"…And a thousand pikes were flashing by the rising of the moon. By the rising of the moon, by the rising of the moon, And a thousand pikes were flashing by the rising of the moon" She finishes off the refrain round about where it should be, launching into the next, keeping time with the music and a smile on her face.

Elaine can't help but laugh at the mess of dancing. Well, it's not all messy, but people are being dragged in and there's alcohol and usually that ends up messy, somehow. She giggles, leaning back against the wall as she relaxes. She is, at least, relaxing.

At every party, planned or spur of the moment, there has to be one person who refuses to have fun. Don't worry boys and girls, Shannon's shouldering that burden for tonight! She does leave her post though, wandering over to find herself something to drink. Alcohol may not be the wisest thing, but it's what she goes for!

"Hey — what — no-o," protests Nora in turn to the theft of her coffee followed by the information that she's meant to be dancing. "I'm not a dancer! Even if I could see your feet, I'd probably be better at breaking your toes than… fuck."

Her hands grip Abby's tightly and she mutters, "Making me dance," under her breath as she begins to move in time with the music. Her rhythm is good for all she says she isn't a dancer, and there's a certain raw-boned grace to her coltish limbs, but her teeth bite down on her lower lip as the blind teenager concentrates on not falling.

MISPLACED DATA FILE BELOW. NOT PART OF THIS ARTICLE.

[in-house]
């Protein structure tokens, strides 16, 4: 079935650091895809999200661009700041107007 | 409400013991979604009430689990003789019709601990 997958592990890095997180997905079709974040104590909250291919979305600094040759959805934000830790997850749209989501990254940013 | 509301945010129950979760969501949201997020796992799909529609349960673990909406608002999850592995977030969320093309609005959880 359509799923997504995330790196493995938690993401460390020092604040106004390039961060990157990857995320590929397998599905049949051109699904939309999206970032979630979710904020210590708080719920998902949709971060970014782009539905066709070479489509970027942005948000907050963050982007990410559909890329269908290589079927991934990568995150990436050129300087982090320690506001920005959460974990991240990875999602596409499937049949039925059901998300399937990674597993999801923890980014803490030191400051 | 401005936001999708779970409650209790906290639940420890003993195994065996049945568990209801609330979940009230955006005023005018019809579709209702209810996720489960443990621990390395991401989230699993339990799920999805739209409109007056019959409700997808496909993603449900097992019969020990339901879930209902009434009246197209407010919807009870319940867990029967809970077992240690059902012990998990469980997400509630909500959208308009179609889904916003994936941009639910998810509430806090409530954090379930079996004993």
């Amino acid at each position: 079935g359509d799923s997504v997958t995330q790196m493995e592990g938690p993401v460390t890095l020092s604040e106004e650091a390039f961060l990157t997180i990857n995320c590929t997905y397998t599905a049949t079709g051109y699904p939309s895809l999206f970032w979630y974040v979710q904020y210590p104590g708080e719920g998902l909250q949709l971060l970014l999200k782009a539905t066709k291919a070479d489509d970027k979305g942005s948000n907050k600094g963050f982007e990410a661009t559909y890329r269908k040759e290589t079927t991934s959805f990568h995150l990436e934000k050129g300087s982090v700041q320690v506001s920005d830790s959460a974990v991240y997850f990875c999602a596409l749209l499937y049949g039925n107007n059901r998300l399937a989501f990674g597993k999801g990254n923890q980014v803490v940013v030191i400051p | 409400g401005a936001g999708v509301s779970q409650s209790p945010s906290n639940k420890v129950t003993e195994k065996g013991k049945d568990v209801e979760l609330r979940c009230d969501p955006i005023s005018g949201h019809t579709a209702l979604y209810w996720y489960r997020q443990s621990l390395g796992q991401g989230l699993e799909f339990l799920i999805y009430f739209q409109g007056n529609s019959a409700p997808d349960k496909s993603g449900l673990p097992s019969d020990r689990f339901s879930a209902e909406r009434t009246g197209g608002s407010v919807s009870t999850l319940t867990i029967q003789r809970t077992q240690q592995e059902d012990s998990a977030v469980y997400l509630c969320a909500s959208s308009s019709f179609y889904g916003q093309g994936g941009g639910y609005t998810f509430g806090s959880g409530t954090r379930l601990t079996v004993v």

"You sang great," she adds, after the verse is finished, cheeks coloring a little at suddenly being on the dance floor, unsure how many people are watching.

Quinn can't help but laugh herself, looking over at Eileen with a grin as Abby runs off to Nora. Granted, she knows the other woman can't quite smile back with the violin resting against her chin, but the gesture is given anyway - this is just fun, and fun's what everyone needs right now. Of all the people here, you'd think Quinn would have partaken healthily in the alcohol, but for once the musician has chosen performance over inebriation.

But that doesn't mean she's not eyeing a bottle of wine not sitting terribly far from her.

Leaning forward a bit, Quinn scans the crowd - pausing for a moment as she looks towards the callout for Raith, spotting Rue. Her eyebrow quirks as she moves her gaze over to Elaine, a grin forming on her face. "Elaine!" she shouts over the noise. "Go dance with Raith or somethin'!" Assuming, of course, that he's not angling his way to Hannah.

"Now there's one helluvan idea!" Raith even emphasizes what an excellent idea it is by pointing his finger in the general direction that it came from- meaning Quinn's. And that is the story, short though it is, of how Elaine came to find herself confronted by none other than Jensen Raith, his mood suddenly improved. "You heard the lady!" he tells her, offering the crook of his arm, "You don't have a partner, and I ain't dancing without one." Perhaps that will settle the matter then and there. And if it doesn't, well! Let's just see how this goes.